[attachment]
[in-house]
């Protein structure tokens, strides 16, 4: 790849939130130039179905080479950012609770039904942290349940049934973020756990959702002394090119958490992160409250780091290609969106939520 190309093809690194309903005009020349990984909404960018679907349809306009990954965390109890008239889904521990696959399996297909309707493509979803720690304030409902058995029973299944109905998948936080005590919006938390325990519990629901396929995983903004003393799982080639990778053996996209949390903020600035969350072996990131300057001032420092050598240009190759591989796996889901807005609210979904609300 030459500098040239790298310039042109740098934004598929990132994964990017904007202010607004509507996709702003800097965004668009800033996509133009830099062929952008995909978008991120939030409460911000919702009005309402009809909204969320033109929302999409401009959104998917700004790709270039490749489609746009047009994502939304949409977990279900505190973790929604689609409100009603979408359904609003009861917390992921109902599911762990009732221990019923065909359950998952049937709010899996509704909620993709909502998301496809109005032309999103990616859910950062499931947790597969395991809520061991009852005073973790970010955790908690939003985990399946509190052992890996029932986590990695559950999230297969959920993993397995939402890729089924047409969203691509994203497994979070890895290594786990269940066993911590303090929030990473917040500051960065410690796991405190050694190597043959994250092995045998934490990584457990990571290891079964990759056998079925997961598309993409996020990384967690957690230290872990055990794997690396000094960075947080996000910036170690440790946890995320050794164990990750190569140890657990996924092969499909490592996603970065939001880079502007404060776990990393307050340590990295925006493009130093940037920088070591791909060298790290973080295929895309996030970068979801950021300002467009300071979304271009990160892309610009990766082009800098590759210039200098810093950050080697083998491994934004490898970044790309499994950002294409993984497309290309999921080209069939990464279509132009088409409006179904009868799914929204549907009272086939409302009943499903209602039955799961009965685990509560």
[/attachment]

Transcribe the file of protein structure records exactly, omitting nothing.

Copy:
[in-house]
């Protein structure tokens, strides 16, 4: 790849939130130039179905080479950012609770039904942290349940049934973020756990959702002394090119958490992160409250780091290609969106939520 190309093809690194309903005009020349990984909404960018679907349809306009990954965390109890008239889904521990696959399996297909309707493509979803720690304030409902058995029973299944109905998948936080005590919006938390325990519990629901396929995983903004003393799982080639990778053996996209949390903020600035969350072996990131300057001032420092050598240009190759591989796996889901807005609210979904609300 030459500098040239790298310039042109740098934004598929990132994964990017904007202010607004509507996709702003800097965004668009800033996509133009830099062929952008995909978008991120939030409460911000919702009005309402009809909204969320033109929302999409401009959104998917700004790709270039490749489609746009047009994502939304949409977990279900505190973790929604689609409100009603979408359904609003009861917390992921109902599911762990009732221990019923065909359950998952049937709010899996509704909620993709909502998301496809109005032309999103990616859910950062499931947790597969395991809520061991009852005073973790970010955790908690939003985990399946509190052992890996029932986590990695559950999230297969959920993993397995939402890729089924047409969203691509994203497994979070890895290594786990269940066993911590303090929030990473917040500051960065410690796991405190050694190597043959994250092995045998934490990584457990990571290891079964990759056998079925997961598309993409996020990384967690957690230290872990055990794997690396000094960075947080996000910036170690440790946890995320050794164990990750190569140890657990996924092969499909490592996603970065939001880079502007404060776990990393307050340590990295925006493009130093940037920088070591791909060298790290973080295929895309996030970068979801950021300002467009300071979304271009990160892309610009990766082009800098590759210039200098810093950050080697083998491994934004490898970044790309499994950002294409993984497309290309999921080209069939990464279509132009088409409006179904009868799914929204549907009272086939409302009943499903209602039955799961009965685990509560």